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All this reminds me of the old days at university, where I must have heard
all this before, but I'm not sure any of that knowledge still remains in my
head. Thanks for the tips anyway; I vaguely remember that you can even use
"onto" ;-). However, "on" is what we use in Dutch, so that immediately
sounds wrong to me. Along the lines of what you two said, I think which one
you want to use depends on whether you want to put the focus on the place or
on the activity, or both/neither. That sounds reasonable, so for now I'll
stick with/to/on that ;-)

Thanks,

Arwin

> -----Oorspronkelijk bericht-----
> Van: [log in to unmask]
> [mailto:[log in to unmask]]Namens Marcia Karp
> Verzonden: vrijdag 9 maart 2001 13:46
> Aan: [log in to unmask]
> Onderwerp: Re: Eliot's letters--Gordon's Biography - erratum
>
>
> Nancy Gish wrote in response to Arwin on Arwin:
>
> > One could say either "on" or "to" in that particular phrase;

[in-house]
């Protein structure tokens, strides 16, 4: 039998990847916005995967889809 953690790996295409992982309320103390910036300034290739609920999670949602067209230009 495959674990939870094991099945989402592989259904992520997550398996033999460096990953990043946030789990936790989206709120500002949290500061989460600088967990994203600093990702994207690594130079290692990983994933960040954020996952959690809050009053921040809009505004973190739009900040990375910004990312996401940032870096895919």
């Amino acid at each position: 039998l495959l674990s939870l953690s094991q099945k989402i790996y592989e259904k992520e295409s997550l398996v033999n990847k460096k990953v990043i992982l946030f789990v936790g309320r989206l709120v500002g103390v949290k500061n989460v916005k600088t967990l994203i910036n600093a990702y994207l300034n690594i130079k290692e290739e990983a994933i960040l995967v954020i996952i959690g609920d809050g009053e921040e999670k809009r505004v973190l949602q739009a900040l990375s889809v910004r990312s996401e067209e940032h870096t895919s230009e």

> they just have
> > slightly different meanings.  But I couldn't give you a rule
> for when both are
> > ok and when they aren't.  In this case, "on" implies that it is on your
> > forehead AND it is sticking.  "To" implies that it the sticking
> is TO the
> > forehead.  Slight but not the same.
> >
> >
> > That's probably sticking too - "on" appears to be one of those horrible
> > Dutchisms that I'm so afraid of when writing English ... ;-)
> >
> > A.
> >
> > > Before you know it I'll be wearing thick rimmed
> > > glasses and have a four letter label sticking on my forehead. ;-)
>
> Aren't these denotations, not implications?
>
>
>